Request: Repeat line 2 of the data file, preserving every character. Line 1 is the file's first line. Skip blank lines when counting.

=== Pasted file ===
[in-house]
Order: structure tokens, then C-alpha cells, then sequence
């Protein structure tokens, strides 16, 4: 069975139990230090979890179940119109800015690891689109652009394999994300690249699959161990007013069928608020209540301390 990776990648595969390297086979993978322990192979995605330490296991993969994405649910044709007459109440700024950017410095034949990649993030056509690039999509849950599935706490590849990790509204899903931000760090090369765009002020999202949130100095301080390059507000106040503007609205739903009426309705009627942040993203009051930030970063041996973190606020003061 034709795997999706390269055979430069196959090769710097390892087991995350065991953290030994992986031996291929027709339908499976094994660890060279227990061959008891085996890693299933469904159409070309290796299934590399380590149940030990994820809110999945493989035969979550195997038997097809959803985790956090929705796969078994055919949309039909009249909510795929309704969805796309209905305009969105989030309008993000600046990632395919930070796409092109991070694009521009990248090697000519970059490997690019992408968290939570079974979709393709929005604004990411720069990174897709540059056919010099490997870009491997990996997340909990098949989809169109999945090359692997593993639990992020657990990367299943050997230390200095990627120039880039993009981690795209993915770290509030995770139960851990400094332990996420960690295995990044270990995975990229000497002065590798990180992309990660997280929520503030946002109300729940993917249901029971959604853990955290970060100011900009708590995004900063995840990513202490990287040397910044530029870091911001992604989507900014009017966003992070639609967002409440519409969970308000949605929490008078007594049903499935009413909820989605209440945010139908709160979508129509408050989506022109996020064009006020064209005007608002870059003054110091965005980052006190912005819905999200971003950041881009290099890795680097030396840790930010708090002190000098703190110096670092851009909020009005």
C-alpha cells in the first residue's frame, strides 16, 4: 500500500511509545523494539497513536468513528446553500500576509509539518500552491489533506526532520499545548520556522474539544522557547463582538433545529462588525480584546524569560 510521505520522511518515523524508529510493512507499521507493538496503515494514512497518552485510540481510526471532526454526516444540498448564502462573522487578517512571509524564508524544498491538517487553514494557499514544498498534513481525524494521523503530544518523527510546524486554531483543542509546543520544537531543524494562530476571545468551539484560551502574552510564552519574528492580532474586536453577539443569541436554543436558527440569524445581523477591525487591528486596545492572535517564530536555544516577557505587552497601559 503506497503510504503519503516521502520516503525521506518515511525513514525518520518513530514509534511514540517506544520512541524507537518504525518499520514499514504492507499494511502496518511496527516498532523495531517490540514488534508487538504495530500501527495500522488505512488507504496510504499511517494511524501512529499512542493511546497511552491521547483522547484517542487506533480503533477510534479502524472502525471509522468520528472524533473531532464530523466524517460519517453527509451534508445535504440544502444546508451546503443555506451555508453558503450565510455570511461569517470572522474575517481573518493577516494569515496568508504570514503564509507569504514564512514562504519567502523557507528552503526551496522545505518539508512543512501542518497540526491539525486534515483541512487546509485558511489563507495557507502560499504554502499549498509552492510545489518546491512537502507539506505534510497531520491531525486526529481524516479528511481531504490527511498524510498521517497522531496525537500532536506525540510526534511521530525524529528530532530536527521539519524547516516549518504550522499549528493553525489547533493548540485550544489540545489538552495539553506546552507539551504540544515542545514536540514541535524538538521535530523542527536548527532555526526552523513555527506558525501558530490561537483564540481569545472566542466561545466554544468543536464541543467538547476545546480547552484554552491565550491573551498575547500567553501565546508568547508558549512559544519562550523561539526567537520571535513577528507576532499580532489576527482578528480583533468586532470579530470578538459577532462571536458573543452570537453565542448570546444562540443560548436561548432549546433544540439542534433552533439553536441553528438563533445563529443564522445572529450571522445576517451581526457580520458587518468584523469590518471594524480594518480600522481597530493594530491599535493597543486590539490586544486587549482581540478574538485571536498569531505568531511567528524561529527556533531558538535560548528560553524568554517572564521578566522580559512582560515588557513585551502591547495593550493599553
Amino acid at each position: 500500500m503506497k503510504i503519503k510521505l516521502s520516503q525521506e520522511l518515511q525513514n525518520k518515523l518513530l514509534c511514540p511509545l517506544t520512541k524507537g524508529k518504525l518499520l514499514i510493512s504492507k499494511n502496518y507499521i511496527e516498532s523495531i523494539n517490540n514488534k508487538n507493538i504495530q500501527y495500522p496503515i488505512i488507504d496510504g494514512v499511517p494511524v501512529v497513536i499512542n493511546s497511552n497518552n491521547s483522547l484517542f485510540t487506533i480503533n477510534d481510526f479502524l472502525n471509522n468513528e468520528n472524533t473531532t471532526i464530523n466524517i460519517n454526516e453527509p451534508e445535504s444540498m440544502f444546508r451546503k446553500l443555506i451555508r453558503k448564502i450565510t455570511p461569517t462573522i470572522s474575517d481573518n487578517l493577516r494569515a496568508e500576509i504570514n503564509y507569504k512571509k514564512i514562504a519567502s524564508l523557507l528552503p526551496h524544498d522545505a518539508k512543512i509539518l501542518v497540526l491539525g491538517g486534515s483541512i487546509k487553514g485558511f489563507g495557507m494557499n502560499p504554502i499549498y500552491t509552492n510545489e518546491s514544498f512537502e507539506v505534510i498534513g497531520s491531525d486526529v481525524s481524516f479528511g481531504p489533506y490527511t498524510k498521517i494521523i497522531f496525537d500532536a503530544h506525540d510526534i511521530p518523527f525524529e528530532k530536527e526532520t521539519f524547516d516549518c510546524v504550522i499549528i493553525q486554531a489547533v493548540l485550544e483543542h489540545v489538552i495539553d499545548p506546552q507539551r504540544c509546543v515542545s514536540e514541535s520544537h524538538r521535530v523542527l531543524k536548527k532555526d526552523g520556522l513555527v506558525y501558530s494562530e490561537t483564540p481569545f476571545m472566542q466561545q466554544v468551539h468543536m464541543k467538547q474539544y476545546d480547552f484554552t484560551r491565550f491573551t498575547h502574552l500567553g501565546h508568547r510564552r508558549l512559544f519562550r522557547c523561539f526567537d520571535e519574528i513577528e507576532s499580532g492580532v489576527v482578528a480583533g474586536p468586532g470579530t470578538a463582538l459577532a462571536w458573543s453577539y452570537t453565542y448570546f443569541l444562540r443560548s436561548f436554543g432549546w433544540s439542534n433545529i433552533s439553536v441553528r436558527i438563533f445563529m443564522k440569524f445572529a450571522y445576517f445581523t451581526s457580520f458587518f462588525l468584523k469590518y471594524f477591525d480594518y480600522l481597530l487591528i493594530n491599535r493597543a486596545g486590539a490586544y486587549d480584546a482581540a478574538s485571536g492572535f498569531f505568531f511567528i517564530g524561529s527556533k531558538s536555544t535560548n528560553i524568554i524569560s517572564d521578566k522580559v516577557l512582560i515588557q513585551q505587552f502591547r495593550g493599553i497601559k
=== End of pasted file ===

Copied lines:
Order: structure tokens, then C-alpha cells, then sequence